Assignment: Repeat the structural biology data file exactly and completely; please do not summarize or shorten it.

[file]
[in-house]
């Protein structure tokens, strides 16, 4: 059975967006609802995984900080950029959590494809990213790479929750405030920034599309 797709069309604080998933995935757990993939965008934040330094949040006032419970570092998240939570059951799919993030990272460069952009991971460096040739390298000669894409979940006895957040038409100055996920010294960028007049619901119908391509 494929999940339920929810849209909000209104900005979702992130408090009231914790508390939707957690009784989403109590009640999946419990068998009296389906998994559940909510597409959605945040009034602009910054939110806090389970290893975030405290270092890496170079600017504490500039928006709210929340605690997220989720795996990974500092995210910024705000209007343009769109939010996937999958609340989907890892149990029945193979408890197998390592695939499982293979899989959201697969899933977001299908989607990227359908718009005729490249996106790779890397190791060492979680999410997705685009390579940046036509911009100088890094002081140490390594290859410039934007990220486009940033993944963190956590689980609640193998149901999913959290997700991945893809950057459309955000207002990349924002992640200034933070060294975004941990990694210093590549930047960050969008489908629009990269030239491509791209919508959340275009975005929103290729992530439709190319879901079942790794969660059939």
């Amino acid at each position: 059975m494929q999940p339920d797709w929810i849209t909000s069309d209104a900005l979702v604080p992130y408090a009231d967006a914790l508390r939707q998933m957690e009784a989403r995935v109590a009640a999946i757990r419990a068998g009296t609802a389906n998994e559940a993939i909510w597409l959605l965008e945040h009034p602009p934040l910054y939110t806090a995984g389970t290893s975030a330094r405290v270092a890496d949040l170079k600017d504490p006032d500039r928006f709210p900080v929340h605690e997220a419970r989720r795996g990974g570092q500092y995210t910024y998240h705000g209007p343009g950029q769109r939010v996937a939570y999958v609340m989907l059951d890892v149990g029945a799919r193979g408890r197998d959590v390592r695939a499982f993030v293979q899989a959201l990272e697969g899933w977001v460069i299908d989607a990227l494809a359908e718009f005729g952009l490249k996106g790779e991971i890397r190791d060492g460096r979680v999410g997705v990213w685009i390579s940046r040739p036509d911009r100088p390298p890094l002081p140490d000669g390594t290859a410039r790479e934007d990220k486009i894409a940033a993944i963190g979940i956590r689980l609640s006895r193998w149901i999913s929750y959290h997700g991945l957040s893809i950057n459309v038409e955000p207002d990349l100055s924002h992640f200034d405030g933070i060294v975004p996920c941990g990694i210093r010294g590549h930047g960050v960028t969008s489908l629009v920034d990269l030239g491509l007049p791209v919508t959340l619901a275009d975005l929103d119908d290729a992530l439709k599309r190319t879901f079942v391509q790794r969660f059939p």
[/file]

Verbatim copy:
[in-house]
């Protein structure tokens, strides 16, 4: 059975967006609802995984900080950029959590494809990213790479929750405030920034599309 797709069309604080998933995935757990993939965008934040330094949040006032419970570092998240939570059951799919993030990272460069952009991971460096040739390298000669894409979940006895957040038409100055996920010294960028007049619901119908391509 494929999940339920929810849209909000209104900005979702992130408090009231914790508390939707957690009784989403109590009640999946419990068998009296389906998994559940909510597409959605945040009034602009910054939110806090389970290893975030405290270092890496170079600017504490500039928006709210929340605690997220989720795996990974500092995210910024705000209007343009769109939010996937999958609340989907890892149990029945193979408890197998390592695939499982293979899989959201697969899933977001299908989607990227359908718009005729490249996106790779890397190791060492979680999410997705685009390579940046036509911009100088890094002081140490390594290859410039934007990220486009940033993944963190956590689980609640193998149901999913959290997700991945893809950057459309955000207002990349924002992640200034933070060294975004941990990694210093590549930047960050969008489908629009990269030239491509791209919508959340275009975005929103290729992530439709190319879901079942790794969660059939």
């Amino acid at each position: 059975m494929q999940p339920d797709w929810i849209t909000s069309d209104a900005l979702v604080p992130y408090a009231d967006a914790l508390r939707q998933m957690e009784a989403r995935v109590a009640a999946i757990r419990a068998g009296t609802a389906n998994e559940a993939i909510w597409l959605l965008e945040h009034p602009p934040l910054y939110t806090a995984g389970t290893s975030a330094r405290v270092a890496d949040l170079k600017d504490p006032d500039r928006f709210p900080v929340h605690e997220a419970r989720r795996g990974g570092q500092y995210t910024y998240h705000g209007p343009g950029q769109r939010v996937a939570y999958v609340m989907l059951d890892v149990g029945a799919r193979g408890r197998d959590v390592r695939a499982f993030v293979q899989a959201l990272e697969g899933w977001v460069i299908d989607a990227l494809a359908e718009f005729g952009l490249k996106g790779e991971i890397r190791d060492g460096r979680v999410g997705v990213w685009i390579s940046r040739p036509d911009r100088p390298p890094l002081p140490d000669g390594t290859a410039r790479e934007d990220k486009i894409a940033a993944i963190g979940i956590r689980l609640s006895r193998w149901i999913s929750y959290h997700g991945l957040s893809i950057n459309v038409e955000p207002d990349l100055s924002h992640f200034d405030g933070i060294v975004p996920c941990g990694i210093r010294g590549h930047g960050v960028t969008s489908l629009v920034d990269l030239g491509l007049p791209v919508t959340l619901a275009d975005l929103d119908d290729a992530l439709k599309r190319t879901f079942v391509q790794r969660f059939p």